$52 000 Fine for Littering

The first ever prosecution by the Victorian Environment Protection Authority (EPA) for garbage pollution in Victorian waters has resulted in a $52 000 fine for the Hong Kong based Tian Ren Company Ltd.

An off duty police officer out fishing on Port Phillip Bay in January witnessed a large plastic bag being dumped over the side of a Tian Ren ship (Sky Lucky) as it passed Sorrento at the southern end of Port Phillip Bay. The bag split open when it hit the water and was found to contain plastic bottles and bags, cigarette packets and butts, food wrappings and other rubbish covering an area of about 25 square metres.

A report by Dr Matt Edmunds of Australian Marine Ecology on the potential impact of the garbage on the bay found it could spread widely, contribute to chronic accumulation of plastics and toxins and pose a direct risk to marine species.

Plastics are the most common man-made object sighted at sea. 50% or more of marine litter is made from some form of plastic. A daily input of more than 600 000 plastic containers into the oceans was attributed to shipping in 1982 and in 1975 the U.S. National Academy of Science estimated that 6.4 million tonnes of litter were jettisoned from ships at sea each year.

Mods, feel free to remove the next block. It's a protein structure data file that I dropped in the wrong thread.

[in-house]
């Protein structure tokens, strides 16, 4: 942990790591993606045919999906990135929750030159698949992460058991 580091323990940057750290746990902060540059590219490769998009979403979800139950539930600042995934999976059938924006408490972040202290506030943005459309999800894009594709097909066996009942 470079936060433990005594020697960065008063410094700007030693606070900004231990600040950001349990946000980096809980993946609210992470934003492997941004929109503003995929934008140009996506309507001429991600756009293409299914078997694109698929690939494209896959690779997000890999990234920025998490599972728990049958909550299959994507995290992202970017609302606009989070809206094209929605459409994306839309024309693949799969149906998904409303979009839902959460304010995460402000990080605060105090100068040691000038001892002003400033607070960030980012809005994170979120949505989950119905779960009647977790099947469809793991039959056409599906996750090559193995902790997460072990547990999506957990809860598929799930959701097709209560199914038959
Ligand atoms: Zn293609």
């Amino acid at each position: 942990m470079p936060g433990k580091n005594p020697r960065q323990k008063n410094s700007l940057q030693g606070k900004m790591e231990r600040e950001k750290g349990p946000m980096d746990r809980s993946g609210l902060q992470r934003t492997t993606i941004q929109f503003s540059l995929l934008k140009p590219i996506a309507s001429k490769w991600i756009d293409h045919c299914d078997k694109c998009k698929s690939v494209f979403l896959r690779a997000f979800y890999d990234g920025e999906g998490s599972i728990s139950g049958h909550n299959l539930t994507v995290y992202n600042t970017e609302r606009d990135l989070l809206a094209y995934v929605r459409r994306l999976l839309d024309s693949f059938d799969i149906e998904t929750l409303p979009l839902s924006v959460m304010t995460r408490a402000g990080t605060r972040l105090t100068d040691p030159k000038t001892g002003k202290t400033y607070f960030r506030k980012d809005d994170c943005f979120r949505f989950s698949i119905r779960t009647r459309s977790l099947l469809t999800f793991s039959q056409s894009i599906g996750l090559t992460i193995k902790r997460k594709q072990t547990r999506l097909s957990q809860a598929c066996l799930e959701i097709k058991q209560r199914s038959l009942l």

A 2001 study of litter in the North Pacific gyre found 5,114g plastic/km2 (3-7 times the greatest concentration of plastic found previously). This was six times the mass of plankton netted in the same study. The latest results available from Victoria beach litter surveys (2004/05) found that 52% of the litter (items counted) on Melbourne beaches was cigarrette butts, while 23% was plastic litter of some sort.

The lawyer for the Tian Ren Company in the EPA prosecution submitted the garbage dumped into Port Phillip Bay was similar to that disposed "into the bay on a daily basis by those who use it and should be contrasted" with an oil spillage.

From the State of the Marine Environment Report for Australia: Pollution - Technical Annex 2

Marine pollution from land-based sources (LBS) has been seen mainly in regional terms, but is now a source of global concern (Nollkaemper 1992a). Liffmann (1994) stated that 'not unlike other forms of marine pollution, land based sources [of marine debris] are a much more significant factor than are vessels', and quoted other authors saying that vessels account for only about 10% of all pollutants entering the oceans. A new international convention for the protection of the oceans from all sources of pollution has been mooted (Davis 1990).

A graphic example of the size of the problem can be seen in these videos taken from a research cruise through the North Pacific Gyre (some language is not safe for work or sensitive ears).

1: Stop using plastic bags
2: Reduce, Reuse and Recycle
3: Report litterers to EPA or other authorities
4: Nag your friends
5: Teach your children
6: Despair at the scale of the problem...

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